1. The.order is unreasonable and unwarranted having regards (sic) to the facts.”

In the appellants’ brief of argument, learned counsel for the plaintiffs/appellants raised two issues for determination, viz,:-

“1. Whether the Court of Appeal’s approach to the plaintiffs’ claims was right in law that the trial court was wrong when it granted the plaintiffs judgment for declaration of title to the entire area of land verged ‘red’ in their survey plan exhibit B on the view that their claim was limited to an area of land named “Ore village” as endorsed on the writ of summons.

  1. Whether the approach of the Court of Appeal was right in setting aside the judgment of the trial court on the order of injunction granted on the view that that area to be covered by the order of injunction was not strictly defined.”

The defendants/respondents at paragraph 3.1 of their brief raised a preliminary objection to the following effect –

“(1) Ground two of the grounds of appeal in the notice of appeal is incompetent and the same should be struck out.

(2) Issue two formulated by the appellants in their brief of argument is not based on any ground of appeal and it is incompetent and it should be struck out and the argument based on the same should be discountenanced.”

Expatiating on the objection, learned counsel for the defendants/respondents referred to Order 8 rule 2(4) of the Supreme Court Rules which provides that –

“No ground which is vague or general in terms or which discloses no reasonable ground of appeal shall be permitted, save the general ground that the judgment is against the weight of evidence, and any ground of appeal or any part thereof which is not permitted under this rule may be struck out by the court of its own motion or on application by the respondent.”

And submitted that ground 2 of the grounds of appeal is general in terms and at the same time not framed in the exceptional manner permitted by the Supreme Court Rules. Citing the case of Mogaji v. Odofin (1978) 4 SC 91 at 93-95, it was submitted that the omnibus ground of appeal permitted under Order 8 rule 2 (4) of the Supreme Court Rules which is a challenge on the weight of evidence is not the same thing as an allegation that judgment or order is “unreasonable” or “unwarranted” which postulates that there is no evidence at all in support of the judgment appealed against.

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Learned counsel urged that ground 2 of the grounds of appeal not having been couched in the manner of framing an omnibus ground of appeal in a civil case is incompetent and ought to be struck out on the authority of the case of Atuyeye v. Ashamu (1987) 1 NWLR (Pt. 49) 267 at 280-281.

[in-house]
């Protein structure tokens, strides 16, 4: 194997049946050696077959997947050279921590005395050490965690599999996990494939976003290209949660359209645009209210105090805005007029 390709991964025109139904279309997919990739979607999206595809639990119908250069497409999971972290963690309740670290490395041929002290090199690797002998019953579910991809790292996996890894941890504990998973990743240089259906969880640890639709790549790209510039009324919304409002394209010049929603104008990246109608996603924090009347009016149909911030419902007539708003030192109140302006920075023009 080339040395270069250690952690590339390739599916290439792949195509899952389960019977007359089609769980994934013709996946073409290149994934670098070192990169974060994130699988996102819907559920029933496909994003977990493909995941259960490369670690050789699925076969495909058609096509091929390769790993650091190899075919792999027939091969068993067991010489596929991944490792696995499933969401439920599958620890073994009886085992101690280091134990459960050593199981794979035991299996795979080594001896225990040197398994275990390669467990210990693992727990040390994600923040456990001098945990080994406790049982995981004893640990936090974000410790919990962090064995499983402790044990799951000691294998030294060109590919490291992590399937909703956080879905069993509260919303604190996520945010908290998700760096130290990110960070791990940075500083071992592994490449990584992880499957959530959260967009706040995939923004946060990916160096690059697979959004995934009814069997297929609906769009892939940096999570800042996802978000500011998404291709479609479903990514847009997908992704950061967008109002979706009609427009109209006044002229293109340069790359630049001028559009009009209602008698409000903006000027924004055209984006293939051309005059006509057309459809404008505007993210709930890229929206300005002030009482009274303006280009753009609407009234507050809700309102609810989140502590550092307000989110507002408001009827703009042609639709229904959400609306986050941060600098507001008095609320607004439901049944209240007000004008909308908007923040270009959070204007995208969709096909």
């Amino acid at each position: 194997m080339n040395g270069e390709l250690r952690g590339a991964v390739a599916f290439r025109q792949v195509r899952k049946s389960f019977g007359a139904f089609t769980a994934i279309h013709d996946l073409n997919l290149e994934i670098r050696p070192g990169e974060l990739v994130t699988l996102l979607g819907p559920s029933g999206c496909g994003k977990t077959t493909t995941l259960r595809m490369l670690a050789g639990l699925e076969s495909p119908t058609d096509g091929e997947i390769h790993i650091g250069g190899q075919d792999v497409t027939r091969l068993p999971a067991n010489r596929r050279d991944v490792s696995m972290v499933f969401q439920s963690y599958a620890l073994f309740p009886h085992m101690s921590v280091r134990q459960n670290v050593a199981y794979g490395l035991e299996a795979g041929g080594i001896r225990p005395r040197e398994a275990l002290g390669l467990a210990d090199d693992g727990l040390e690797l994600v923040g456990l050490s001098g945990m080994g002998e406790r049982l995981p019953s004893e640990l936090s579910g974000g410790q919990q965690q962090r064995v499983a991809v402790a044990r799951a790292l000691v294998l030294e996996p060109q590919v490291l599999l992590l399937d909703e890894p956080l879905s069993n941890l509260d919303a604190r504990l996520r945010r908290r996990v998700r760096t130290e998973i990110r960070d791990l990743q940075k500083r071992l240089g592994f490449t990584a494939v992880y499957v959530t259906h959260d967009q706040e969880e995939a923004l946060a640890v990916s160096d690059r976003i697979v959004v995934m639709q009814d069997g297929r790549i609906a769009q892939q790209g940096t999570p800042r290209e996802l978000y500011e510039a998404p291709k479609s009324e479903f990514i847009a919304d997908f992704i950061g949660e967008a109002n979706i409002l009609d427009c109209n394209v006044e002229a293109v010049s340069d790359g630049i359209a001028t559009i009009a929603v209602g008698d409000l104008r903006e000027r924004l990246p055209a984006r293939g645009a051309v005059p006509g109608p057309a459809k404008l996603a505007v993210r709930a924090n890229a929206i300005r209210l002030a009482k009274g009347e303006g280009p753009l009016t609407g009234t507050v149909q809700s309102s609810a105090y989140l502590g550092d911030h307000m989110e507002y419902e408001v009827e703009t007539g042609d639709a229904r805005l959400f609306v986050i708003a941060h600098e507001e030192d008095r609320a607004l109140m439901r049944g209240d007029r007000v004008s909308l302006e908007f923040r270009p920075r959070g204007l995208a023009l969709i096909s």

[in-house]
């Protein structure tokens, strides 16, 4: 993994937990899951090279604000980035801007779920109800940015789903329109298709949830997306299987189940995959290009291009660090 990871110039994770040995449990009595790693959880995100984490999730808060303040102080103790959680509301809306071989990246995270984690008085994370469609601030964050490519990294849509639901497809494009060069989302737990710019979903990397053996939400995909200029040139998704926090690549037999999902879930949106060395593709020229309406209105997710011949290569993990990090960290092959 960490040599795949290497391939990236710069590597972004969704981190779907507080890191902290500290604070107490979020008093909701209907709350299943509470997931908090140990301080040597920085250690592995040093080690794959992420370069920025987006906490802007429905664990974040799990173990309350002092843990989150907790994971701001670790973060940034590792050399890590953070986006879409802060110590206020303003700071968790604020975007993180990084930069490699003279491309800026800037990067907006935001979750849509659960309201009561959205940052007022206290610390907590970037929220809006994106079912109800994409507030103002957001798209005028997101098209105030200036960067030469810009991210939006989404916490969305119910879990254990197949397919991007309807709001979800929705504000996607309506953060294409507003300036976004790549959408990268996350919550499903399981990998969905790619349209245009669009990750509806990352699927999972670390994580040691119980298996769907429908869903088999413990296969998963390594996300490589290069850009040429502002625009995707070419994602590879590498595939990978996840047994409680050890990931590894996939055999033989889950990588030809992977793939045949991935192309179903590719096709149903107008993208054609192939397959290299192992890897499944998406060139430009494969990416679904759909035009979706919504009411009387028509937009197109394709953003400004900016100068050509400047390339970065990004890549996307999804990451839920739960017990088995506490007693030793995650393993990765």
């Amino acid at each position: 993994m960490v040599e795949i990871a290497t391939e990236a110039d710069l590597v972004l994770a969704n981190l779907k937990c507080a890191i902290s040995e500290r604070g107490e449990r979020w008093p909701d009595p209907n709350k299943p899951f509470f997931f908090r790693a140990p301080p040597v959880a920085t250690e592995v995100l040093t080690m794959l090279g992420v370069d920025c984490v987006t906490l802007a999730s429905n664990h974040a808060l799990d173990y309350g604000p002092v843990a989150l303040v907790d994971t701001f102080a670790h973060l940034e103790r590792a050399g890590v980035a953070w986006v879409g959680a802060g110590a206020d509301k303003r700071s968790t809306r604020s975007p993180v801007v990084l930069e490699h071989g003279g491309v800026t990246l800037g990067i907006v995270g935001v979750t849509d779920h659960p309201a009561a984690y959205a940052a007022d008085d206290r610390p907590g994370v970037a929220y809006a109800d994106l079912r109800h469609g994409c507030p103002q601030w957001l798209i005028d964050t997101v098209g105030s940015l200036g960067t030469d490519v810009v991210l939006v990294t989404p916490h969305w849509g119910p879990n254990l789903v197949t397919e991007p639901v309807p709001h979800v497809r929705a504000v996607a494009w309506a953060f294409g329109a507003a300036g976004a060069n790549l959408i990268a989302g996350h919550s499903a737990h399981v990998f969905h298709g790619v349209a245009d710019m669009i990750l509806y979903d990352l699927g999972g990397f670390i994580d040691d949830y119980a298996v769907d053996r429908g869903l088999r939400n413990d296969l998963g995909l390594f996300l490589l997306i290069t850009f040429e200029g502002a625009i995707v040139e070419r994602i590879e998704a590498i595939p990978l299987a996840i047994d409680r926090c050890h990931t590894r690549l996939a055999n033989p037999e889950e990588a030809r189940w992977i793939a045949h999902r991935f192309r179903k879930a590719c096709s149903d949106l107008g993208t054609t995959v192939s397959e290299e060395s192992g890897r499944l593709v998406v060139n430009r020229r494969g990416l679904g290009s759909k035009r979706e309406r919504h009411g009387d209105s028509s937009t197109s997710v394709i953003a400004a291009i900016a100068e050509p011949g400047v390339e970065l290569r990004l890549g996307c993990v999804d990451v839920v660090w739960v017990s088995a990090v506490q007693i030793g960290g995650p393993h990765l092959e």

Referring to issue No.2, as formulated in the appellants’ brief, learned counsel submitted that the said issue is not related to or derived from any of the grounds of appeal and therefore incompetent citing, in support the cases of Momodu v. Momoh (1991) 1 NWLR (Pt. 169) p.608 at 620-621 and Amadike v. Gov., Imo State (1993) 2 NWLR (Pt.275) 302 at p.313.

Learned counsel for the plaintiffs/appellants did not file a reply brief to react to the preliminary objection and the court is constrained to hazard an opinion on the points agitated without the benefit of his assistance. Be that as it may, it is judicially recognised that an omnibus ground of appeal in a criminal case is differently drafted from such a ground of appeal in a civil case. In a criminal case the essence of such a ground is that there is no evidence to support the verdict and therefore the omnibus ground in a criminal case is framed thus – “The verdict or judgment is unreasonable and cannot be supported having regard to the evidence”: see Aladesuru v. The Queen (1956) AC 49; B.P. (West Africa) Ltd. v. Akinola Allen (1962) 2 SC TLR 388.

In civil cases which are decided on the basis of preponderance or balance of evidence, the omnibus ground of appeal is simply that the judgment is against the weight of evidence”; See Akibu v. Opaleye & Anor. (1974) 11 SC 189. However, it has been held that it is unobjectionable if such a complaint is couched as – “the judgment is unreasonable, unwarranted and cannot be supported having regard to the weight of evidence.” See the cases of Atuyeye v.Ashamu (1987) 1 NWLR (Pt.49) 267; Adeyeri v. Okobi (1997) 6 NWLR (Pt.510) 534; Stephen Oteki v. A.-G., Bendel State (1986) 2 NWLR (Pt.24) 648 at 659. In the case under consideration, ground 2 of the grounds of appeal already set out is for ease of reference repeated hereunder as follows:

“2. The order is unreasonable and unwarranted having regards (sic) to the facts.”

On the authorities cited above, I agree with learned counsel for the defendants/respondents, that the ground as couched is more appropriate in a criminal than in a civil case. It is incompetent as it contravenes Order 8 rule 2 (4) of the Supreme Court Rules. It is accordingly struck out.

With respect to the second arm of the objection relating to the second issue for determination, it is, no doubt, a correct statement of law that an issue for determination in an appeal which is not related to or derived from any of the grounds of appeal challenging the judgment appealed against is incompetent and must be discountenanced together with argument advanced thereunder in the consideration of the appeal. Authorities in this regard are legion and they include Okpala v. Ibeme (1989) 2 NWLR (Pt.102) 208; Ehot v. The State (1993) 4 NWLR (Pt.290) 644; Din v.African Newspapers of (Nig.) Ltd. (1990) 3 NWLR (Pt.139) 392 at 403; Idika v. Erisi (1988) 2 NWLR (Pt.78) 563 and Madumere v. Okafor (1996) 4 NWLR (Pt.445) 637 to mention but a few. In the case in hand, I am of the view that it is a misconception on the part of learned counsel for the defendants/respondents to contend, as he did, that the second issue for determination is not related to any of the grounds of appeal. A careful perusal of the first ground of appeal reveals that it is a complaint against the order non-suiting the plaintiffs/appellants, and made in substitution of the order of right of occupancy and injunction decreed in favour of the plaintiffs/appellants by the learned trial Judge. It therefore stands to reason that a complaint in ground one against the order of non-suit encompasses both the first issue for determination relating to declaration of title as well as the second issue dealing with the grant of injunction. Since it is against the practice of brief writing for one ground of appeal to be split into two issues, it would have been more appropriate for only one issue to be distilled from the first ground of appeal. Accordingly, I will merge and reframe the 1st and 2nd issues thus: